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The Iran-Contra Scandal

One of the biggest foreign policy scandals of the last half-century was the Iran-Contra affair, in which the Reagan Administration, prodded by CIA Director William Casey and NSC Advisor Oliver North, secretly arranged for an arms-for-hostage deal with one of its bitterest enemies in the Middle East. Put simply, Israel would sell weapons from the U.S. to Iran, which had been designated a State Sponsor of Terrorism in 1984 and the subject of an arms embargo, in exchange for the release of American hostages held by Hezbollah, Iran’s ally, in Lebanon.

North and Casey then doubled down, funneling the profits from the arms sales into yet another illegal venture, a secret plan to support the Contras, the militants in Nicaragua which opposed the communist Sandinistas. This was in direct contravention of the Boland Amendments, which Congress had passed from 1982-84, specifically prohibiting U.S. support of the Contras.

The entire plot quickly unraveled on November 3, 1986, when the Beirut newspaper Al Shiraa, revealed the arms-for-hostages deal for the first time. The scandal was compounded when North destroyed or hid pertinent documents between November 21- 25, 1986. Attorney General Edwin Meese then admitted on November 25 that profits from the weapons sales were aiding the Contras. On the same day, National Security Advisor John Poindexter resigned, and Oliver North was fired by President Reagan. Congressional investigations soon followed. Widespread criticism and outrage over the scheme forced Reagan to apologize on a nationally televised address on March 4, 1987.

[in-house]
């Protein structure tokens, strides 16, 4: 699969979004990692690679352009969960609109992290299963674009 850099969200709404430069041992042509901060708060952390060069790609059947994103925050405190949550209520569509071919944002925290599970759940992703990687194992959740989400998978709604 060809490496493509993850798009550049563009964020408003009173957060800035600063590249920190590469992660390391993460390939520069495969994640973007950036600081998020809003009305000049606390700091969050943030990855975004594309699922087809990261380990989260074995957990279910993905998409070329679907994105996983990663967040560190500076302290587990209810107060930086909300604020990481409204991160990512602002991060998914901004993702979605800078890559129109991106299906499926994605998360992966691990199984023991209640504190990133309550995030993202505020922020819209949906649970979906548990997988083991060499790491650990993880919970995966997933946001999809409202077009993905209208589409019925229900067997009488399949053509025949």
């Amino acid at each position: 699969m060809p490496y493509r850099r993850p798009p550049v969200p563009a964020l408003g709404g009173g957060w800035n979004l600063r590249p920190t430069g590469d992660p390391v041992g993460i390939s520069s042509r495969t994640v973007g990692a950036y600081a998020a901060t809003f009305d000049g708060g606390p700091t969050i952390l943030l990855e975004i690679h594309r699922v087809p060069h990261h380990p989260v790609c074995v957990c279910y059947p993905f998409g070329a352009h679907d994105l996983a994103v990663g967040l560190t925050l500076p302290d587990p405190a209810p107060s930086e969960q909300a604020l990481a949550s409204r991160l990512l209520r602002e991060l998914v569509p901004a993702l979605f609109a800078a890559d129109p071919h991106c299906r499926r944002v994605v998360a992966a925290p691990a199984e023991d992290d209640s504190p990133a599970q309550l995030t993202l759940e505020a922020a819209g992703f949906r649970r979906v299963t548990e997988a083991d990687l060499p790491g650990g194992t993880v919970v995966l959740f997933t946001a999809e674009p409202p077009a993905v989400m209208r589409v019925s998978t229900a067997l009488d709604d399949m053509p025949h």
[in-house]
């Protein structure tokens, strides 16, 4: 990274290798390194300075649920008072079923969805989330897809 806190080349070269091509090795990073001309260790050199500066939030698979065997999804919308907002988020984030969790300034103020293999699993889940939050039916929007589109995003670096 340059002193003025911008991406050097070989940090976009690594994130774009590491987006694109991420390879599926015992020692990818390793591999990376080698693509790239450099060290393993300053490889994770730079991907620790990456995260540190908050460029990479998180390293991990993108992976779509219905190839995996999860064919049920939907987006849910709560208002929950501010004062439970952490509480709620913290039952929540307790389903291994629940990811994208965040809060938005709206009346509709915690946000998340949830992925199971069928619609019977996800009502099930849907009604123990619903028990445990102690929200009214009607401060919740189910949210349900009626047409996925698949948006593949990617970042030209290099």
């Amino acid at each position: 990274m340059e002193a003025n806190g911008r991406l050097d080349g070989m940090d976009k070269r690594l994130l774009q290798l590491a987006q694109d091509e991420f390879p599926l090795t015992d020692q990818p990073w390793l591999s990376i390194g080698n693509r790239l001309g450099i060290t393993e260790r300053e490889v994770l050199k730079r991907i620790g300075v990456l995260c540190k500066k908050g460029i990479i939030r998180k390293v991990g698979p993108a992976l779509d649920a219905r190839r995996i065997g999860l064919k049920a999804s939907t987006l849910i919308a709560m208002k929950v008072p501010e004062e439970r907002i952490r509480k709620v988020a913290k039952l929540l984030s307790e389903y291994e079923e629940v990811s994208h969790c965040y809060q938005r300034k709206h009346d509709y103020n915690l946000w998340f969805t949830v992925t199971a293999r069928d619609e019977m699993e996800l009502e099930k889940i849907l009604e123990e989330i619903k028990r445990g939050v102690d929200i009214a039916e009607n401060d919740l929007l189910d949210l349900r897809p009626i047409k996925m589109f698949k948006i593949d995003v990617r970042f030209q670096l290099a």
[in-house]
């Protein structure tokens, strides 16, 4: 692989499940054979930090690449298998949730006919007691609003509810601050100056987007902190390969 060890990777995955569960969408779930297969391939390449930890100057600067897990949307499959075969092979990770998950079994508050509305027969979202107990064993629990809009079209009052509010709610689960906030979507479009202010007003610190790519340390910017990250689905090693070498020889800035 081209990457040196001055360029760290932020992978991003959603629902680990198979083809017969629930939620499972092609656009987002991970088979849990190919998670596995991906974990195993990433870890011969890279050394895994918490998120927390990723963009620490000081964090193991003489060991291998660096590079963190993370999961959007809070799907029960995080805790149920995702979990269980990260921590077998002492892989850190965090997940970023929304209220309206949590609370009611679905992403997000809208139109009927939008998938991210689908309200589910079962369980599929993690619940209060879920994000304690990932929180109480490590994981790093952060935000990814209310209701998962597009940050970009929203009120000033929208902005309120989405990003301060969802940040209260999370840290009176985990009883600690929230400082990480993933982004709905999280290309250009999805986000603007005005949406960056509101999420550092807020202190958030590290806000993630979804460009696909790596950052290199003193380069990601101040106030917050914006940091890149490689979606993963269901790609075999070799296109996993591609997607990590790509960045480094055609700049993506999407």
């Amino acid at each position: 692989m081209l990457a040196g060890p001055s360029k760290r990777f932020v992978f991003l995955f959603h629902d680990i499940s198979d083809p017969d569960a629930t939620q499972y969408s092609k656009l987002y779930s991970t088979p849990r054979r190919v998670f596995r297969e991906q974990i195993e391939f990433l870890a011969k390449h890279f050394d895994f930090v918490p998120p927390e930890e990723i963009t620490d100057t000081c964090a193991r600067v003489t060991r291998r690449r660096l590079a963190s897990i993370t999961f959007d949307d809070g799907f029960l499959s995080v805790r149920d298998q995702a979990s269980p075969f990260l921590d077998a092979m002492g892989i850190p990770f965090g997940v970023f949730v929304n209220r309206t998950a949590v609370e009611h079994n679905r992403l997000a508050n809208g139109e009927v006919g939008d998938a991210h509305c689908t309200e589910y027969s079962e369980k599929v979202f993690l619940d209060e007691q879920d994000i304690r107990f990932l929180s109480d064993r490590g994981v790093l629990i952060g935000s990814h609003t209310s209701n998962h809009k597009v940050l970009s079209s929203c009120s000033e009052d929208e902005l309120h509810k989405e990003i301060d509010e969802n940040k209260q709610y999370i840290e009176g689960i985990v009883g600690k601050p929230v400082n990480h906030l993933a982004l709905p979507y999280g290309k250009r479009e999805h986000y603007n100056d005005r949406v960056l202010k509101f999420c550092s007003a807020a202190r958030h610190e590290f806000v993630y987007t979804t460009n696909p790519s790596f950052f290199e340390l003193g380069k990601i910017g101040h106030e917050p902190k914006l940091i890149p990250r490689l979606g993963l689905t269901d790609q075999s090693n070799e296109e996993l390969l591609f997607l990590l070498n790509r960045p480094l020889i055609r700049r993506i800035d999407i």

Several high-ranking Administration officials were eventually indicted on various charges related to Iran-Contra. Secretary of Defense Caspar Weinberger was indicted on two counts of perjury and one count of obstruction of justice on June 16, 1992. He received a pardon from President George H.W. Bush in December 1992, before he was tried. William Casey, who was considered to be the mastermind of the plan, fell ill hours before he would testify. National Security Adviser Robert C. McFarlane was convicted of withholding evidence, but after a plea bargain was given only two years of probation; he was later pardoned by President George H. W. Bush.

Elliott Abrams, then Assistant Secretary of State, was convicted of withholding evidence, but after a plea bargain was given only two years probation.; he was also pardoned by President Bush. Clair George, Chief of Covert Ops at the CIA, was convicted on two charges of perjury, but was also pardoned by President Bush before sentencing. Oliver North, member of the National Security Council, was convicted of accepting an illegal gratuity, obstruction of a Congressional inquiry, and destruction of documents, but the ruling was overturned since he had been granted immunity.

John Kelly, Ambassador to Beirut 1986-88, discusses his handling of the initial hostage situations and the unraveling of the Iran-Contra affair and the blatant efforts to make him a “fall guy” for the ordeal. He also briefly details how the scandal impacted his dealings with the Lebanese government. John Taylor, Deputy Assistant Secretary 1986-87, elaborates on the heavy hand that William Casey played along with the somewhat silver lining to the entire scandal.